2015 marks the introduction of some major adjustments to the Rotax Mini-Max category in the United States of America. The biggest adjustment comes as drivers are now required to run a larger, full-size chassis compared to the Mini chassis used in years past. After it was kicked off in Tucson, Arizona three weeks ago at the Rotax Challenge of the Americas, the next test came at the Florida Winter Tour where Mini-Max competition is at the finest.
The results haven’t been very positive thus far as only 21 drivers entered the category in Homestead, Florida, down in bunches from 2014, and in comparison to a week prior at the FWT the entry was cut in half. Many drivers from the ROK Cup dropped back to Micro-Max to remain on the smaller chassis or decided to not race Mini-Max at all in 2015.
And for those who did race this past weekend, many of the drivers ran into issues with the chassis simply being just too big for them. Special seat brackets were seen on many karts just to get their drivers into position to reach both the steering wheel and pedal extensions and with some of the smaller drivers who are even in their final season before moving up to junior, fatigue became an issue as the weekend wore on.
One thing that was noticeable however was drivers and teams who have been racing on the chassis for the past season, whether it be in Canada or around the world where the larger chassis was already required, these drivers excelled. Two notables include Mexican Sebastien Alvarez (PSL Karting/PSL Mini X2) and Nicholas d’Orlando (KoeneUSA/TonyKart). Alvarez came out on top in both finals, having been a test driver for PSL’s developmental chassis and competed in Canada last year, while d’Orlando, who won both PreFinals, also competed in a pair of Canadian outings in 2014 to help prepare him for 2015.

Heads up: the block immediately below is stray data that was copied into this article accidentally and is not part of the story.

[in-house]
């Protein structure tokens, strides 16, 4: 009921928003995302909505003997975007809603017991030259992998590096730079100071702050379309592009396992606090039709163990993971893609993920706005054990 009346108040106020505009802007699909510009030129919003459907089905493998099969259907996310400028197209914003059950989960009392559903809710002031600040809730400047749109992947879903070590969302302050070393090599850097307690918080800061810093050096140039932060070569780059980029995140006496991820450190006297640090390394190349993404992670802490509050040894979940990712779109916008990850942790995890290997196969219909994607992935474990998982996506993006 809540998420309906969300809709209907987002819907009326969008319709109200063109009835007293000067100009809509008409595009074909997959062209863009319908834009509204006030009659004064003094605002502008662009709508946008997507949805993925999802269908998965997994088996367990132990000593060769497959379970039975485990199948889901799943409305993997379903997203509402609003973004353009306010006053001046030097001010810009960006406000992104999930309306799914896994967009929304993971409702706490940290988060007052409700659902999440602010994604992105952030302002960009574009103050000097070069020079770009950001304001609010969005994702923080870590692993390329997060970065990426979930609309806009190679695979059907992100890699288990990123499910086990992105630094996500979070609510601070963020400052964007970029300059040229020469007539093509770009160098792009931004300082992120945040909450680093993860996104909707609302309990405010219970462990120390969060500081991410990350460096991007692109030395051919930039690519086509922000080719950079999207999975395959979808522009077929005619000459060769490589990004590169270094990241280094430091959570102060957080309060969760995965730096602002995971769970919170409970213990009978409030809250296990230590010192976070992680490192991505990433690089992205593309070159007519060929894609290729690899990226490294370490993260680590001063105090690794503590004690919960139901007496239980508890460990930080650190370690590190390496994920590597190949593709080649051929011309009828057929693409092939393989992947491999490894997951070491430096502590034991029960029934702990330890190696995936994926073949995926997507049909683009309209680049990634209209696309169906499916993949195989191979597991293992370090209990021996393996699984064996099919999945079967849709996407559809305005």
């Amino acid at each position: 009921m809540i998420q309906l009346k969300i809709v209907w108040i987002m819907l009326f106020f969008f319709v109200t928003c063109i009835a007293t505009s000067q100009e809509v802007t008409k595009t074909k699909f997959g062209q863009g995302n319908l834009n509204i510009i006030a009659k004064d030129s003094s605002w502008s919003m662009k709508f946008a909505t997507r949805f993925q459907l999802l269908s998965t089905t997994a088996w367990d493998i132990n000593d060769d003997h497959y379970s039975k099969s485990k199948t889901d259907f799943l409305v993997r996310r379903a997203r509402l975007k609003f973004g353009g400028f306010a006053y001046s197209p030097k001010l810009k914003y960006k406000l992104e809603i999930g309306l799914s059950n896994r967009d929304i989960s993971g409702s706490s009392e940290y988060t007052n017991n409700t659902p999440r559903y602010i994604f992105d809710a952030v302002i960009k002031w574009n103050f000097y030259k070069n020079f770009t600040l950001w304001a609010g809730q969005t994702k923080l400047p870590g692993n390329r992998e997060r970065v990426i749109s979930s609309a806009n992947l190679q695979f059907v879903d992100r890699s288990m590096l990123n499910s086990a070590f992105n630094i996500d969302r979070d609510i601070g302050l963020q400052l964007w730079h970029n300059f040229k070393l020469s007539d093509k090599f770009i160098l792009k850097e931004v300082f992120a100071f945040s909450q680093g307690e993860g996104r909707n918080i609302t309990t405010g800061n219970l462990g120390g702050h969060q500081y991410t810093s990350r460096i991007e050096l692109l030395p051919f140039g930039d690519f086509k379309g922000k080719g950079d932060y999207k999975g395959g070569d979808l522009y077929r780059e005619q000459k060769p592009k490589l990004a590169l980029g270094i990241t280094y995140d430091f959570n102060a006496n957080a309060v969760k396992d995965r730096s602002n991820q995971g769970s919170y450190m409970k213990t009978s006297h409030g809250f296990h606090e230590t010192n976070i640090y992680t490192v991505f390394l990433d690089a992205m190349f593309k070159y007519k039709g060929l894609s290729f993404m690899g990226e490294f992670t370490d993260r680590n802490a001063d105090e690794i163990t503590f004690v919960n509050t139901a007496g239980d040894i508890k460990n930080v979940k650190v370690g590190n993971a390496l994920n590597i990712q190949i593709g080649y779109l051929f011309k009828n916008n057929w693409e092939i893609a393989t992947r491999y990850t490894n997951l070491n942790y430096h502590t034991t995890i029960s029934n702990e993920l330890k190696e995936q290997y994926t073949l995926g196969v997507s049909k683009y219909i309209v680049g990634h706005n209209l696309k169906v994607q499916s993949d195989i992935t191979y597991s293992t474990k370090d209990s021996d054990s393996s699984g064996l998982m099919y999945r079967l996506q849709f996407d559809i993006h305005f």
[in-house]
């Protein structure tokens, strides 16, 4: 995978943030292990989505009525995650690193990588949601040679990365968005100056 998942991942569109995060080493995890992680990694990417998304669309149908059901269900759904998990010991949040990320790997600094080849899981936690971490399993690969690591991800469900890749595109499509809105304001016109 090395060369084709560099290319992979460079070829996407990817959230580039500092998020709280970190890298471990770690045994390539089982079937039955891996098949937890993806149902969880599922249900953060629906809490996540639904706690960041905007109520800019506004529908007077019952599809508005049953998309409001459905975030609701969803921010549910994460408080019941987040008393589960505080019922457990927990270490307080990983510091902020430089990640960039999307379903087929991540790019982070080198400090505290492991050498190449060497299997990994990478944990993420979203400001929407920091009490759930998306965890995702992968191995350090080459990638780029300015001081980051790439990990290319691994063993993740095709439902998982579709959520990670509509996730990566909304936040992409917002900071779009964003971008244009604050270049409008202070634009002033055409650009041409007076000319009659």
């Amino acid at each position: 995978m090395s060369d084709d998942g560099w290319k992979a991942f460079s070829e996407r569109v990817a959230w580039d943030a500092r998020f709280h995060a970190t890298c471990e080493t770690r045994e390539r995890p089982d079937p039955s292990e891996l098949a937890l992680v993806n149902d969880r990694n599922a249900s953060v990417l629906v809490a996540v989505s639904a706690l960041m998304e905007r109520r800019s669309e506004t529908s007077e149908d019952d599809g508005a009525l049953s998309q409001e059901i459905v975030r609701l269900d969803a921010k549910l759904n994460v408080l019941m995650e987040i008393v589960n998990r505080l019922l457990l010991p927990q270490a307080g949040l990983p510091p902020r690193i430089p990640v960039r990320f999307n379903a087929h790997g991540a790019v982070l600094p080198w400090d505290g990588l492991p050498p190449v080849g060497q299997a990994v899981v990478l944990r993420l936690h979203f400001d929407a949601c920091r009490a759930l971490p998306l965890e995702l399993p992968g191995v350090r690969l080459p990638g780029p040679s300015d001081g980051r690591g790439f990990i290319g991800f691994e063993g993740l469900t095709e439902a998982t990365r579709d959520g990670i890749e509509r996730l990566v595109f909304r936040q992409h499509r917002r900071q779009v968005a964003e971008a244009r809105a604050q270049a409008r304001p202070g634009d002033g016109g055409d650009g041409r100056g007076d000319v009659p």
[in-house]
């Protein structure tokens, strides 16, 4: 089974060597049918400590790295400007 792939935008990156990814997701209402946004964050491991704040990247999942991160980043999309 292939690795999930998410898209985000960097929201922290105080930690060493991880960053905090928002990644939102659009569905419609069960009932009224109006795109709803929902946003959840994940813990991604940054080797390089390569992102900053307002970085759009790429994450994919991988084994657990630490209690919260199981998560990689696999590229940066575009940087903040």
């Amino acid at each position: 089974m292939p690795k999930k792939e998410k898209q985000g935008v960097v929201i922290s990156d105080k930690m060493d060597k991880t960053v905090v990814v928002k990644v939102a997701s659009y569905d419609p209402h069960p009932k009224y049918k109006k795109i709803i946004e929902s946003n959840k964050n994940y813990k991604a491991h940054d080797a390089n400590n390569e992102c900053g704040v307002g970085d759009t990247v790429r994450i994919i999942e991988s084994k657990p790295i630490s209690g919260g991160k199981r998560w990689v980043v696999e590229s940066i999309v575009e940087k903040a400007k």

But it was drivers like Matthew Latifi and Lachlan DeFrancesco who we found had the most trouble running up front in a class that they are used to being on the podium in. Both drivers are small for their age but haven’t shown any issue to wheel a go-kart around until now and it has us wondering if the larger chassis rule was the right direction to go by Rotax officials in North America. Sure it’s a great stepping stone to Junior Max, but for drivers between 10 and 13, growth and development varies significantly by every driver and while it is easy to move up a category if a driver is growing, staying down because the driver hasn’t grown isn’t really a positive option for others.
The show will go on however and it will be interesting to see how the class progresses in 2015 and beyond.
Let us know in the poll below which chassis you believe the Mini-Max class should be on and leave a comment if you have more to say.